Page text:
It is a privilege that the Defence Accounts Department, over the course of more than two and half centuries, continues to serve defence pensioners whose number is nearly 33 lakh presently. Within this system, steeped in history, outdated processes and regulations, SPARSH comes as a positive disruption, where the Department has adopted a paradigm shift towards enhancing and ensuring right pension to the right person at the right time by a transparent and participative process.
There is a need to examine these legacy systems and corresponding transformational innovation. For the benefit of the reader, here is a short primer on the old system of Pensions Management, which involves nearly 2,500 offices across the Defence Services. When service personnel retire, their service details including their names, service records, commendations and details of their dependents inter alia are verified by the Pensions Initiating Agencies, be it Record Offices, Directorates, Head of Departments, or others.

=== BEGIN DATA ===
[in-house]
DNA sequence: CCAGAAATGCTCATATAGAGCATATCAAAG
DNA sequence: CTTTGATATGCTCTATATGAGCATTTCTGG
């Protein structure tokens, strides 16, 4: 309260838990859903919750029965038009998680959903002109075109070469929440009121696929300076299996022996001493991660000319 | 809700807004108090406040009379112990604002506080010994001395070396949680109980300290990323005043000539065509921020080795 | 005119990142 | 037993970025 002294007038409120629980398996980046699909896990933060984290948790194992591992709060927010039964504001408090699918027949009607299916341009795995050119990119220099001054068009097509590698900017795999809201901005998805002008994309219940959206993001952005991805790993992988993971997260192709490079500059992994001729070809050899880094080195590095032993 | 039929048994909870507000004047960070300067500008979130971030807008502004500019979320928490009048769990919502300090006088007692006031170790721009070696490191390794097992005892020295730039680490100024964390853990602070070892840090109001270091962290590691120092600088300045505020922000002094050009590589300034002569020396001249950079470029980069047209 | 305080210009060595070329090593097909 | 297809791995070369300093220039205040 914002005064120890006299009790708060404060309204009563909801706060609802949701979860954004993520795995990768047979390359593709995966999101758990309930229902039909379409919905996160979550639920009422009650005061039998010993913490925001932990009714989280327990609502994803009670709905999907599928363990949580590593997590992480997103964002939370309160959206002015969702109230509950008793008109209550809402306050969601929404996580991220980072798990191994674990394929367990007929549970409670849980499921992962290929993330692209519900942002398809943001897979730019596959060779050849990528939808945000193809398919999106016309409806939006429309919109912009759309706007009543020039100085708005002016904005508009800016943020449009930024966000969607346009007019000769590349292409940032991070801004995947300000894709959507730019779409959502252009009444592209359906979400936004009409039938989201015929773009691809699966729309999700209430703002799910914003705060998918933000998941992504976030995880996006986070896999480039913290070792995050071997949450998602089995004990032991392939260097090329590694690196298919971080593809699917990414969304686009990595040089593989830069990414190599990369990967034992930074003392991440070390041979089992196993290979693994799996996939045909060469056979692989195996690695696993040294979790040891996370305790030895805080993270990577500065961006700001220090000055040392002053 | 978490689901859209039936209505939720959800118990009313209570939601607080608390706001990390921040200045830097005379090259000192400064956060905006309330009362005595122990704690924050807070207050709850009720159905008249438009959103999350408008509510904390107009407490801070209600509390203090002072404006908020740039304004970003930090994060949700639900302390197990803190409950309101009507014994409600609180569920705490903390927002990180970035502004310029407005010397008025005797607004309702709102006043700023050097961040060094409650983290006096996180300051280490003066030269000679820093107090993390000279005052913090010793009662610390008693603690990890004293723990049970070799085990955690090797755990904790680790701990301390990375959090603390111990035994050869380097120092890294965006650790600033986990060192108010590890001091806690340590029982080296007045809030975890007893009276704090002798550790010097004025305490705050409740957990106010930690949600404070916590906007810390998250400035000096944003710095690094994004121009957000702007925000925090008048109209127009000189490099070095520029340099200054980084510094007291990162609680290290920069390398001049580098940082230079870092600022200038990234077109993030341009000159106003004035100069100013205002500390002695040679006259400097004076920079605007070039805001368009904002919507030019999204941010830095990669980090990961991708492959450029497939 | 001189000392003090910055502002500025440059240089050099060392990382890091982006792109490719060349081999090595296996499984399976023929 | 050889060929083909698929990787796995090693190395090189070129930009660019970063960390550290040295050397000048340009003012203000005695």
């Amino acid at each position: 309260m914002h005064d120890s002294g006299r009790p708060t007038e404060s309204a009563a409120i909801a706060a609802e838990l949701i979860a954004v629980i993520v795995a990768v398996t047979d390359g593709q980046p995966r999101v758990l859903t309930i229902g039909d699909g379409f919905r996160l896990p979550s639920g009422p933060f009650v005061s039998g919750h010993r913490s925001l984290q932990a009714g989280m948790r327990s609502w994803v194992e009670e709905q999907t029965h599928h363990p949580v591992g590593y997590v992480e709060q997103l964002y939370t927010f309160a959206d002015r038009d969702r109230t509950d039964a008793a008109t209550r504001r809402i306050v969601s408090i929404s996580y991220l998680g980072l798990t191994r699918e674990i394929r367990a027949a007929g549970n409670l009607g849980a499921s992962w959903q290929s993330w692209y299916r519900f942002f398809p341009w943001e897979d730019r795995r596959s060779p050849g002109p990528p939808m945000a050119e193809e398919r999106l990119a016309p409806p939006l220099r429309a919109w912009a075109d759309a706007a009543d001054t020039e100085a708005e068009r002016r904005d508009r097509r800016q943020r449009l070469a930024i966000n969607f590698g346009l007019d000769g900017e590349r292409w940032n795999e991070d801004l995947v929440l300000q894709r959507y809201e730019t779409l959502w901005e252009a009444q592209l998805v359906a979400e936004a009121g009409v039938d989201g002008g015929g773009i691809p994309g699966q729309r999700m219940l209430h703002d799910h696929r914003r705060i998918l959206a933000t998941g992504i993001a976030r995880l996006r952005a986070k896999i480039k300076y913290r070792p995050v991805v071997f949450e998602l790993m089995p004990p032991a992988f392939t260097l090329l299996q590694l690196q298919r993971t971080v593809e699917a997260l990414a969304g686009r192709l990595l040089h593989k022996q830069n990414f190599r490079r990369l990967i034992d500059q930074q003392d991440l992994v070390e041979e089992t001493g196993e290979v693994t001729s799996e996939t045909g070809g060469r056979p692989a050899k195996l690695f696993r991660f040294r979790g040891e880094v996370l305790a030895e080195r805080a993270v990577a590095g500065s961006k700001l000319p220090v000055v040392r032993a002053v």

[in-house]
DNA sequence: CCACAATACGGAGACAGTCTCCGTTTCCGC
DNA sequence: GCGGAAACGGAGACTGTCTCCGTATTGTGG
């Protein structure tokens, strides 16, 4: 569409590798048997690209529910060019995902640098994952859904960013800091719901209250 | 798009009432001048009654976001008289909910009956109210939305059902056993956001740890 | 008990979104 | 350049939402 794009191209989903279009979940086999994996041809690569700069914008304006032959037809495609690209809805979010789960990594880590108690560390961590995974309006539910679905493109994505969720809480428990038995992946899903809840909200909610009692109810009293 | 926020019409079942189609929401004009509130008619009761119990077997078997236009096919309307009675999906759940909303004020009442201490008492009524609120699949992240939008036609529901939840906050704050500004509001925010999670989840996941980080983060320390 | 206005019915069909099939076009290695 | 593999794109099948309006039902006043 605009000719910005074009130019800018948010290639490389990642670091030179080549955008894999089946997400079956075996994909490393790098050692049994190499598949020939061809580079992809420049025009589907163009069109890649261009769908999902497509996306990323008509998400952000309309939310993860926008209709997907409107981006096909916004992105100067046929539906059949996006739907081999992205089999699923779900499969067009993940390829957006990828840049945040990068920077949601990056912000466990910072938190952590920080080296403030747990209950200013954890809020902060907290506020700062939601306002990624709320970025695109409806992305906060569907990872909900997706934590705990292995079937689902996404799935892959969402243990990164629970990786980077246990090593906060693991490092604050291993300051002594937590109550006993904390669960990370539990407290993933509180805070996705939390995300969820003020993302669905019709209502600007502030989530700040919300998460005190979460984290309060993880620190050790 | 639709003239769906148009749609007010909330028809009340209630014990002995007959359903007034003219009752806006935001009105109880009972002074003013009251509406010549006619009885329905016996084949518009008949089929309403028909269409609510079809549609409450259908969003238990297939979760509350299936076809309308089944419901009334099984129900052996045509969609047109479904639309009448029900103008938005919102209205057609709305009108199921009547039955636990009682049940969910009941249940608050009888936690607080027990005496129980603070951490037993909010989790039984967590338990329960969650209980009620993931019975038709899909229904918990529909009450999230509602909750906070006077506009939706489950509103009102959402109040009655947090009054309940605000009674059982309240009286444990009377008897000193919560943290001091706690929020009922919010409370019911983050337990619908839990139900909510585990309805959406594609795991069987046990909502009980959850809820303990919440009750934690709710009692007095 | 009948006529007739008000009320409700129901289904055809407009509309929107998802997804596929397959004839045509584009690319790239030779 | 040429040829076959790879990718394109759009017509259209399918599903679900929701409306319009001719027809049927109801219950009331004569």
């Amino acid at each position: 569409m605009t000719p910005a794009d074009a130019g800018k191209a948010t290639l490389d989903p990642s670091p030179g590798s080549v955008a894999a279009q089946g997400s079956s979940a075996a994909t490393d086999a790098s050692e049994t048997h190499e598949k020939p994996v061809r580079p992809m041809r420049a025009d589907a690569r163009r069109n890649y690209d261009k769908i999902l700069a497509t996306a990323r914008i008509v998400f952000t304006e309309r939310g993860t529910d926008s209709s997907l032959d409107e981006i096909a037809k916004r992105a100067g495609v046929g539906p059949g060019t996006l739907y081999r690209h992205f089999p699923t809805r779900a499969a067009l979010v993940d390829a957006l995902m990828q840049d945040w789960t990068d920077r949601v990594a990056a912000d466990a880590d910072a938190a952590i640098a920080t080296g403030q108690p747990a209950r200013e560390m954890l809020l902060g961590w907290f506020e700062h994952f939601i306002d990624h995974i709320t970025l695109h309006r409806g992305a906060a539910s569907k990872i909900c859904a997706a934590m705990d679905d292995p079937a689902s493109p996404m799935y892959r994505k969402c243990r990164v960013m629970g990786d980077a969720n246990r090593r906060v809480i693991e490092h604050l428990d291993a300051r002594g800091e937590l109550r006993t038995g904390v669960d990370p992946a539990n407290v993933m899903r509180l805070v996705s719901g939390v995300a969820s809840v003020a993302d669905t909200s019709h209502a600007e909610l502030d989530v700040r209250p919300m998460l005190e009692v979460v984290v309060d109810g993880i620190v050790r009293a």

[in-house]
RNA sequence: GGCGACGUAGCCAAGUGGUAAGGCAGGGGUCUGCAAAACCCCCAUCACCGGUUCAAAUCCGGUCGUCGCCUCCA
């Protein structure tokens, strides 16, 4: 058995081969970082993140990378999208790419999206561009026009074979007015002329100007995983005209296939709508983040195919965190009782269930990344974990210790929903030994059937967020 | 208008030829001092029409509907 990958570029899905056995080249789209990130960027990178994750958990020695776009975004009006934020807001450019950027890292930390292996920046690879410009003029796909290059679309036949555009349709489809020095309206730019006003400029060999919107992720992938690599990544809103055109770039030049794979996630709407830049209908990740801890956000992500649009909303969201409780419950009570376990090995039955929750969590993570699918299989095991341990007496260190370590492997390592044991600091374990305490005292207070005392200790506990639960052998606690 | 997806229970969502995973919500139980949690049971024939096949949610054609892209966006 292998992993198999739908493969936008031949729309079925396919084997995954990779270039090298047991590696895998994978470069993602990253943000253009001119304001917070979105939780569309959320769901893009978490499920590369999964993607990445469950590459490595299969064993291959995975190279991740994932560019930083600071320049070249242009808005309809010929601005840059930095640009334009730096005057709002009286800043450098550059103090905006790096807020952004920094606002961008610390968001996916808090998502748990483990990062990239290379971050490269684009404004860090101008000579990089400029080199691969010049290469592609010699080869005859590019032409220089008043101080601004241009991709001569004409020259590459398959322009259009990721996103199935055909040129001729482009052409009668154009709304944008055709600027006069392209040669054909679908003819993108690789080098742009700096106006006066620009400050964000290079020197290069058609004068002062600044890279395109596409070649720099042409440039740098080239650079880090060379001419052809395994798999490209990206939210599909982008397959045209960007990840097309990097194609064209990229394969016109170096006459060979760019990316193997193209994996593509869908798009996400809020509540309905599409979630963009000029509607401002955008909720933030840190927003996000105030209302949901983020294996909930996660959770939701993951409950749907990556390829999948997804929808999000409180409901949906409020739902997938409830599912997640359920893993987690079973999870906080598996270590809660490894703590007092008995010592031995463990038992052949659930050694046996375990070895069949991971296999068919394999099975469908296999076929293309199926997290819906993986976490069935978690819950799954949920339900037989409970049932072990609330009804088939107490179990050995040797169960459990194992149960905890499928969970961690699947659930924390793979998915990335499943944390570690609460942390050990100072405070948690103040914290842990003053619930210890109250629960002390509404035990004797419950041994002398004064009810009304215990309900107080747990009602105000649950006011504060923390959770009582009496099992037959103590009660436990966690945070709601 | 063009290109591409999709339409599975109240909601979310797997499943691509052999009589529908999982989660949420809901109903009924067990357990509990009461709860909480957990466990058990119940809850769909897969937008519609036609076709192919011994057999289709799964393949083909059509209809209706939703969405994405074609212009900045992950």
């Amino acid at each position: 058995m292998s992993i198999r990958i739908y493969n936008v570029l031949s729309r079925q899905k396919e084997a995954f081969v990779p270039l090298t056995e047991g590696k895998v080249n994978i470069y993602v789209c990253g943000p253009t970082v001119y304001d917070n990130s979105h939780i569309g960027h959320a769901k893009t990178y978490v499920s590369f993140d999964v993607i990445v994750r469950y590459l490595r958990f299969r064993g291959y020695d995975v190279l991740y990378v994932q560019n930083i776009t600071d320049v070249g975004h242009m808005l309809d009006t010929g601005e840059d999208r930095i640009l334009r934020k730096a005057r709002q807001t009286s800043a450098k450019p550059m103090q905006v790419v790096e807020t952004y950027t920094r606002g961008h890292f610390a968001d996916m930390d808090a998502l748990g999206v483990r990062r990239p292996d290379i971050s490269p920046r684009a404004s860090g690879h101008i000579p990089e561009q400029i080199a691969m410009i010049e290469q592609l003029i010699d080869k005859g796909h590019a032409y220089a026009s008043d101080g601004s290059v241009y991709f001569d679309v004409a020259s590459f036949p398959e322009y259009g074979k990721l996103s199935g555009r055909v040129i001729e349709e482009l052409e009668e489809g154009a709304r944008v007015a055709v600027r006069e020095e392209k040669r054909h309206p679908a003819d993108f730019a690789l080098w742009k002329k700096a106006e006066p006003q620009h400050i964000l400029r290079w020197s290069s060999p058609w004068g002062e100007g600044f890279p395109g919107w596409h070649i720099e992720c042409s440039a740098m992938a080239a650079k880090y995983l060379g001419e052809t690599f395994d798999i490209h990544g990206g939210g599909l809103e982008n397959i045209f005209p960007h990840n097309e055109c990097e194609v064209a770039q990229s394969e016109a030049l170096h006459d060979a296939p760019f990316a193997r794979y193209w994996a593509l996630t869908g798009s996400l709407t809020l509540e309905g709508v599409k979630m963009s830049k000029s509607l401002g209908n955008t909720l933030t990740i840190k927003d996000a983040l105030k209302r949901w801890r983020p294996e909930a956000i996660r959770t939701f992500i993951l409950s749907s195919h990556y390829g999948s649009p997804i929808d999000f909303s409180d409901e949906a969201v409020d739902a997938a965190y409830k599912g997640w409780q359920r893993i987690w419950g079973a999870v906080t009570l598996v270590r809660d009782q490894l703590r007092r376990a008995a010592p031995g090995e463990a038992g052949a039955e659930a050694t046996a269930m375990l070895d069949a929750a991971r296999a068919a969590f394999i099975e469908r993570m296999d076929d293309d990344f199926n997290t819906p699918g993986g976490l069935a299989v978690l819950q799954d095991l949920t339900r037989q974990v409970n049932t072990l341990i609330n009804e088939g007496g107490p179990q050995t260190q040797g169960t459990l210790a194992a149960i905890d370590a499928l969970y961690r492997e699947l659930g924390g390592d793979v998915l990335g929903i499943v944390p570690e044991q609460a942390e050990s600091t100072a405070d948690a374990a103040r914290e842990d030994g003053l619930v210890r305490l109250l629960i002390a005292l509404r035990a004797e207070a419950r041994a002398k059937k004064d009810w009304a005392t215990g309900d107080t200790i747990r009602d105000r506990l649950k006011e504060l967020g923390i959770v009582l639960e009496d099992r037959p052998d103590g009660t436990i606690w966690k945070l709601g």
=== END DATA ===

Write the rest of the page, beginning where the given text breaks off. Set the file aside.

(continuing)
These details are sent to the Pension Sanctioning Agencies (PSAs) which are various offices of the Defence Accounts Department, namely, Principal Controller of Defence Accounts (PCDA) Pensions in Prayagraj, Jt. CDA (Air Force) in New Delhi and PCDA (Navy) in Mumbai for audit and sanction of pension payment and generation of the Pension Payment Order (PPO). The PPO is communicated to the pensioners and the various Pension Disbursing Agencies (PDAs) such as Banks and Defence Pension Disbursement Offices (DPDOs).